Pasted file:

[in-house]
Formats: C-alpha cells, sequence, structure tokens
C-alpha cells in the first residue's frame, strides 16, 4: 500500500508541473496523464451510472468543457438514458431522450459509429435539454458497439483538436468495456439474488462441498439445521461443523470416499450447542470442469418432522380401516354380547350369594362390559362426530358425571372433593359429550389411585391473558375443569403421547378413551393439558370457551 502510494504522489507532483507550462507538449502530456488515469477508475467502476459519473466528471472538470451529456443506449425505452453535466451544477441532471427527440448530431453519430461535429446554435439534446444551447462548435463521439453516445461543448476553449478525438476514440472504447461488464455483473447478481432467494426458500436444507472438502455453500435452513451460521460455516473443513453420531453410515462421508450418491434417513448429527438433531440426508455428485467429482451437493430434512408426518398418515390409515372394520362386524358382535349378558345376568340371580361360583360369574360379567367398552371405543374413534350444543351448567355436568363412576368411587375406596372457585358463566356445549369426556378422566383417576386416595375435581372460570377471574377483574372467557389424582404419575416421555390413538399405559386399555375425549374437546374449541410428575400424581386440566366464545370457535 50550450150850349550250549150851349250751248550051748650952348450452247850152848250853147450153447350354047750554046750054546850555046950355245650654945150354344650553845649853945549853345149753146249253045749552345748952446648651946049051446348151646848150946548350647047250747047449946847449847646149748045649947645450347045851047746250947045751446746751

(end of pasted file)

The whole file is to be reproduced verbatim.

[in-house]
Formats: C-alpha cells, sequence, structure tokens
C-alpha cells in the first residue's frame, strides 16, 4: 500500500508541473496523464451510472468543457438514458431522450459509429435539454458497439483538436468495456439474488462441498439445521461443523470416499450447542470442469418432522380401516354380547350369594362390559362426530358425571372433593359429550389411585391473558375443569403421547378413551393439558370457551 502510494504522489507532483507550462507538449502530456488515469477508475467502476459519473466528471472538470451529456443506449425505452453535466451544477441532471427527440448530431453519430461535429446554435439534446444551447462548435463521439453516445461543448476553449478525438476514440472504447461488464455483473447478481432467494426458500436444507472438502455453500435452513451460521460455516473443513453420531453410515462421508450418491434417513448429527438433531440426508455428485467429482451437493430434512408426518398418515390409515372394520362386524358382535349378558345376568340371580361360583360369574360379567367398552371405543374413534350444543351448567355436568363412576368411587375406596372457585358463566356445549369426556378422566383417576386416595375435581372460570377471574377483574372467557389424582404419575416421555390413538399405559386399555375425549374437546374449541410428575400424581386440566366464545370457535 50550450150850349550250549150851349250751248550051748650952348450452247850152848250853147450153447350354047750554046750054546850555046950355245650654945150354344650553845649853945549853345149753146249253045749552345748952446648651946049051446348151646848150946548350647047250747047449946847449847646149748045649947645450347045851047746250947045751446746751